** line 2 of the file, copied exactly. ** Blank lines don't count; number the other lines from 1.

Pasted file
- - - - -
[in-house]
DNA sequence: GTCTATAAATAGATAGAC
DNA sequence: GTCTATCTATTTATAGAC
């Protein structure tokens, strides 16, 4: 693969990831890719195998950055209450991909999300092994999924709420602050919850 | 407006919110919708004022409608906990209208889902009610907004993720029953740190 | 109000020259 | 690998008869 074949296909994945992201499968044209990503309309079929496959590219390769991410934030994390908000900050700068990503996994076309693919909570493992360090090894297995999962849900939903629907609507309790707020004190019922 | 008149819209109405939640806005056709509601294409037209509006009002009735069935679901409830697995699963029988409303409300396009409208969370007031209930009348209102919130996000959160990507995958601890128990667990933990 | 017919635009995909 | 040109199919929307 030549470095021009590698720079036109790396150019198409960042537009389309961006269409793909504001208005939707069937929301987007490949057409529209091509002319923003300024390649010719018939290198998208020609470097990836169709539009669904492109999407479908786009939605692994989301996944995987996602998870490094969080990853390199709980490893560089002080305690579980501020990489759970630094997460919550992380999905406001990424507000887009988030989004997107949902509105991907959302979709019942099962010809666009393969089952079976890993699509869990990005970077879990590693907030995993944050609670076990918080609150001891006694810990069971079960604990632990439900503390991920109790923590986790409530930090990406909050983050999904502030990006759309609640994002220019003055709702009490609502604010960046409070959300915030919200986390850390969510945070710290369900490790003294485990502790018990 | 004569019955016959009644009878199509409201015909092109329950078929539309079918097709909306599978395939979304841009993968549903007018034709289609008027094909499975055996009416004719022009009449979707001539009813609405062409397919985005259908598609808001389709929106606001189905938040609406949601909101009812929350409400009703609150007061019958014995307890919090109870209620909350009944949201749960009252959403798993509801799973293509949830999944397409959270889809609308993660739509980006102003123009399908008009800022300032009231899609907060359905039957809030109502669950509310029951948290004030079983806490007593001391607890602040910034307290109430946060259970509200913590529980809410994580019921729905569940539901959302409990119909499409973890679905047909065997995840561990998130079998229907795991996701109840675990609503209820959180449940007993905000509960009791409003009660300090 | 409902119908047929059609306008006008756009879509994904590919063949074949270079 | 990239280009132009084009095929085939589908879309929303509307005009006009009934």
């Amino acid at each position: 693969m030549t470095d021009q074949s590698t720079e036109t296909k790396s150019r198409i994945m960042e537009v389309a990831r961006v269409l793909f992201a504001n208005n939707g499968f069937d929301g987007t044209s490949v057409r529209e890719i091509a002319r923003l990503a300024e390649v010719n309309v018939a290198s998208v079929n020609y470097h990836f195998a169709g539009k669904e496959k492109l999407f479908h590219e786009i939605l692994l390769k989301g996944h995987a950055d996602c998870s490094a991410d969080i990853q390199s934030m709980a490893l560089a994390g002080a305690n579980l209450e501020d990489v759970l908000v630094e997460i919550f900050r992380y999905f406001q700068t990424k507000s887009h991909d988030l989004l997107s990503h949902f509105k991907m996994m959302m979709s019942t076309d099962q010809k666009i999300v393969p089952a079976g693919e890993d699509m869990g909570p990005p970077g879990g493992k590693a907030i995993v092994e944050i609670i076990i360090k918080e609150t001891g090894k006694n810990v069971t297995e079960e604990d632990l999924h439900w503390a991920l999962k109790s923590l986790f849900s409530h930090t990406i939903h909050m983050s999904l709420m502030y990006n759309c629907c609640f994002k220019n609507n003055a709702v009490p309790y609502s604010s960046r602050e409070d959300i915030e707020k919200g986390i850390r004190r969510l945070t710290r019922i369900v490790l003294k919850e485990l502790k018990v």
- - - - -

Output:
DNA sequence: GTCTATAAATAGATAGAC